Analysing Transcontinental race 2022. Part 3: Activity patterns

web scraping

Markus Kainu


September 5, 2022

In the Part 1 I demonstrated how to obtain the data from the tracking service. I Part 2 I looked at the route choices between each control points, and in this part I will look into the activity patterns of riders.

Like in the previous analysis, the key point here is to demonstrate techniques for analyzing data that tracking services provide, although I try also to answer few questions that I am interested myself when following such event.

For the analysis of activity patterns we look into each segments between location points. This means that each rider has roughly 2500 of these segments between each points. We compute distance, time and average speed for each segment and through the average speed we can indirectly reason whether rider has been moving or resting in between. Data consist only location points while rider has been moving (perhaps device only logs while moving), but in this analysis a segment with average speed less than 2km/h is considered resting and is show as blue in the graph below.

Well, what can we say. The top riders slept very little.


riders <- unique(dat_all_points_leg$riderName)
lst <- list()
for (i in seq(riders)){
  dat_all_points_tmp <- dat_all_points_leg %>%
  filter(riderName == riders[i],
         scratched == 0) 
  lst[[i]] <- dat_all_points_tmp %>% 
  mutate(point_dist = c(NA,
         point_time = difftime(time, lag(time)),
         speed = point_dist/as.integer(point_time)*3.6) %>% 
dat_all_points_rest <-"bind_rows", lst) %>% 
  filter(speed < 60) %>% 
  mutate(mode = ifelse(speed < 2, "resting", "moving"),
dat_all_points_rest %>% 
  filter(data_quality == "good") %>% 
    # filter(teamNumber %in% c(100,233,75,160,50,197,01,70,10)) %>%
  group_by(riderName) %>% 
  mutate(start = time,
         end = lead(time),
         day = lubridate::day(time),
         finishTime2 = difftime(max(time), min(time))) %>%
  ungroup() %>% 
  select(leg,finishTime2,riderName,mode,start,end,day) -> dat_rest

placement <- dat_rest %>% 
  distinct(riderName,finishTime2) %>% 
  arrange(finishTime2) %>% 
  mutate(position_overall = 1:n()) %>% 

dat_activity <- left_join(dat_rest,placement)

ggplot(dat_activity %>% filter(position_overall %in% 1:9), 
       aes(x = start, 
                   y = reorder(riderName, -finishTime2), 
                   xend = end, 
                   yend = reorder(riderName, -finishTime2), 
                   color = mode, label = mode)) +
  geom_segment(size = 5, alpha = .8) + 
    facet_wrap(~leg, scales = "free_x", ncol = 1) +
    scale_color_manual(values = c("#b2df8a", "#1f78b4")) +
    theme(legend.position = "top") +
  labs(title = "Activity patterns of top 9 riders by leg")

Riding profiles

The term riding profile is used here to refer to distribution of average speeds in segments as described below. I use density plots instead of histograms to plot the distributions. (A density plot is a representation of the distribution of a numeric variable. It uses a kernel density estimate to show the probability density function of the variable more). Density plot is good way to present overlapping distributions of subgroups ie. riders in this case.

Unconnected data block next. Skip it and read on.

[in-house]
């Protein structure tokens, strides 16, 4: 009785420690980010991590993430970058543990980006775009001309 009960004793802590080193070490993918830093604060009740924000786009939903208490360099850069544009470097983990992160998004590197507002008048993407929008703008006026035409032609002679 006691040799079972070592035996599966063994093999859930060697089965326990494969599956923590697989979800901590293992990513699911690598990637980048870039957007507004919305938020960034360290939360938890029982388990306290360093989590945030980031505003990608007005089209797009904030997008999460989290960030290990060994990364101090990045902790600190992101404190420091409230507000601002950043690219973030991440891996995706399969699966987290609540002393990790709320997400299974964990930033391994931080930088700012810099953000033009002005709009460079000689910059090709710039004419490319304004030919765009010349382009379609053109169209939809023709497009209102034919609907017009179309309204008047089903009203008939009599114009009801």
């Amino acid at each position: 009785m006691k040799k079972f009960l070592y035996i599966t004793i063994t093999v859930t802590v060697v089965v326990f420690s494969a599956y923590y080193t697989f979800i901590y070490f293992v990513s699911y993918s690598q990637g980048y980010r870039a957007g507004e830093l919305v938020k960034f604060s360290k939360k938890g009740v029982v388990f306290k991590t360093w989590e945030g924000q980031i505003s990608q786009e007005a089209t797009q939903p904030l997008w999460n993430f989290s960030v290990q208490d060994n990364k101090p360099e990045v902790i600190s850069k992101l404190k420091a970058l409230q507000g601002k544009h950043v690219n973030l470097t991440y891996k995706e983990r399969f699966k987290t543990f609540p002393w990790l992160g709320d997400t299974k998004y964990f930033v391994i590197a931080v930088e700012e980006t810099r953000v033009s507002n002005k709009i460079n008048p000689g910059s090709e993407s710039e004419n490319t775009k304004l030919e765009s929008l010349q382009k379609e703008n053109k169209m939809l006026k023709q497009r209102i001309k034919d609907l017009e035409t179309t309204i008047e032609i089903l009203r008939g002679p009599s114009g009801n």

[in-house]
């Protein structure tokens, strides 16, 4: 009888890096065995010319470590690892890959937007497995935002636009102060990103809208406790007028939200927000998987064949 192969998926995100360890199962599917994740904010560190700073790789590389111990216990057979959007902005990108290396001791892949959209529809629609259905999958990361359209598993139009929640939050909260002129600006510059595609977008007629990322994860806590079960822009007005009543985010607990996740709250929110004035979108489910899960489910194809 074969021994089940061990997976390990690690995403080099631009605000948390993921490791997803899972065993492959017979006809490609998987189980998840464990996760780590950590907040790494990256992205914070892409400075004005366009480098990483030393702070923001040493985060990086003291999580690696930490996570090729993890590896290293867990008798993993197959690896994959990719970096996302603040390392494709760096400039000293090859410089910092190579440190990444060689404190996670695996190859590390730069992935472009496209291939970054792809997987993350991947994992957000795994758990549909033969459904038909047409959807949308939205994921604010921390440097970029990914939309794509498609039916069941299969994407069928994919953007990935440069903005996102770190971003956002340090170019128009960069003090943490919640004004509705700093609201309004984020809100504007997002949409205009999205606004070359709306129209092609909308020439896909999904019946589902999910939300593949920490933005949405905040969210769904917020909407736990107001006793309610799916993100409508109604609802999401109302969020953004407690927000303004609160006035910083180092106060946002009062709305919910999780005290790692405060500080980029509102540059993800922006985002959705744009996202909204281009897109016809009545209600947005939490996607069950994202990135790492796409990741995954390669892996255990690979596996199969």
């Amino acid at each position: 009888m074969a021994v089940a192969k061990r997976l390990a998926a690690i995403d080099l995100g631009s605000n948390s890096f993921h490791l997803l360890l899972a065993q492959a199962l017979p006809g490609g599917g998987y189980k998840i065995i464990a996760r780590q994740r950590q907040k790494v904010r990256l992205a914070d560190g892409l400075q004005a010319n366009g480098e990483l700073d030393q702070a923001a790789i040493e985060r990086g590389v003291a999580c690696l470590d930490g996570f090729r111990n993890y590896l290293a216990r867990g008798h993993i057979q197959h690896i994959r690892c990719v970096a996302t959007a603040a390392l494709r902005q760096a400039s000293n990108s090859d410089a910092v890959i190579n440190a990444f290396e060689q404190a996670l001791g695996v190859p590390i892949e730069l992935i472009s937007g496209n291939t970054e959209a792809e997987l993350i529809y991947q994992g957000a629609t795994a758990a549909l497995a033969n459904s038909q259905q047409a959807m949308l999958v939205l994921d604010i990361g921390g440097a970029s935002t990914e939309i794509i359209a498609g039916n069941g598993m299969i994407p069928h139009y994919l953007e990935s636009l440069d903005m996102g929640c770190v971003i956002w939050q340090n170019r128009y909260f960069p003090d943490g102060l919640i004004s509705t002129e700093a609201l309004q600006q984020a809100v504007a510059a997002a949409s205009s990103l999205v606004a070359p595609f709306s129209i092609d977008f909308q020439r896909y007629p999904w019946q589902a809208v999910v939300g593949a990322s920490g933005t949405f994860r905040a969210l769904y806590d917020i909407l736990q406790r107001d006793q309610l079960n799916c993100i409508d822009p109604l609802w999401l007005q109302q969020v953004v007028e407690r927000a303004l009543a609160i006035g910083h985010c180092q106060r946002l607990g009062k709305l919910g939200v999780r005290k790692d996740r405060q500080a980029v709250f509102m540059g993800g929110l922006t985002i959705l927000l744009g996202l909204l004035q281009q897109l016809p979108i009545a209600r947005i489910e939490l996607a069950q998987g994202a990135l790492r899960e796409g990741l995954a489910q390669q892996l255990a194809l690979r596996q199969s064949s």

Just to make things clear, below is a comparison of histogram and density plot.

histo_dat <- left_join(dat_all_points_rest, placement) %>%
  mutate(riderName = stringr::str_wrap(riderName, width = 8), 
         # leg = stringr::str_wrap(leg, width = 8),
         riderName = forcats::fct_reorder(riderName, position_overall))

p1 <- ggplot(histo_dat, aes(x = speed)) + geom_density() + labs(title = "Density plot")
p2 <- ggplot(histo_dat, aes(x = speed)) + geom_histogram() + labs(title = "Histogram")

In the plot below we have again top 9 riders and their “riding profile” of each leg. There are differences, the greatest being in the last leg when some riders had to stop and wait for the ferry.

ggplot(histo_dat %>% 
         filter(! %>% filter(position_overall %in% 1:9), 
       aes(x = speed, fill = riderName)) + 
  # geom_histogram(alpha = .5, position = position_dodge(width = 1)) +
  geom_density(alpha = .5) +
  labs(title = "Distribution of average speeds between each location points \nfor top 9 riders",
       subtitle = "The more to the right the distribution is the faster the rider has been
and the lower the left end of distribution is the less time riders has spent stationary") +
  facet_grid(riderName~leg) +
  xlim(c(0,40)) +
  theme(legend.position = "none")

When comparing the top 3 riders, we can see that Strasser has been resting perhaps slightly less and riding tiny bit more at the top speed (>35kmh) zone.

ggplot(histo_dat %>% 
         filter(! %>% filter(position_overall %in% 1:3), 
       aes(x = speed, fill = riderName)) + 
  geom_density(alpha = .5) +
  labs(title = "Distribution of average speeds \nbetween each location \npoints for top 3 riders",
       subtitle = "The more to the right the distribution is the faster the rider has been
and the lower the left end of distribution is the 
less time riders has spent stationary") +
  facet_wrap(~leg, ncol = 1) +
  xlim(c(0,40)) +
  theme(legend.position = "right")

This was all for now, I may write one more in Finnish and focus on fellow countrymen.


CC BY 4.0


BibTeX citation:
  author = {Markus Kainu},
  editor = {},
  title = {Analysing {Transcontinental} Race 2022. {Part} 3: {Activity}
  date = {2022-09-05},
  url = {},
  langid = {en}
For attribution, please cite this work as:
Markus Kainu. 2022. “Analysing Transcontinental Race 2022. Part 3: Activity Patterns.” September 5, 2022.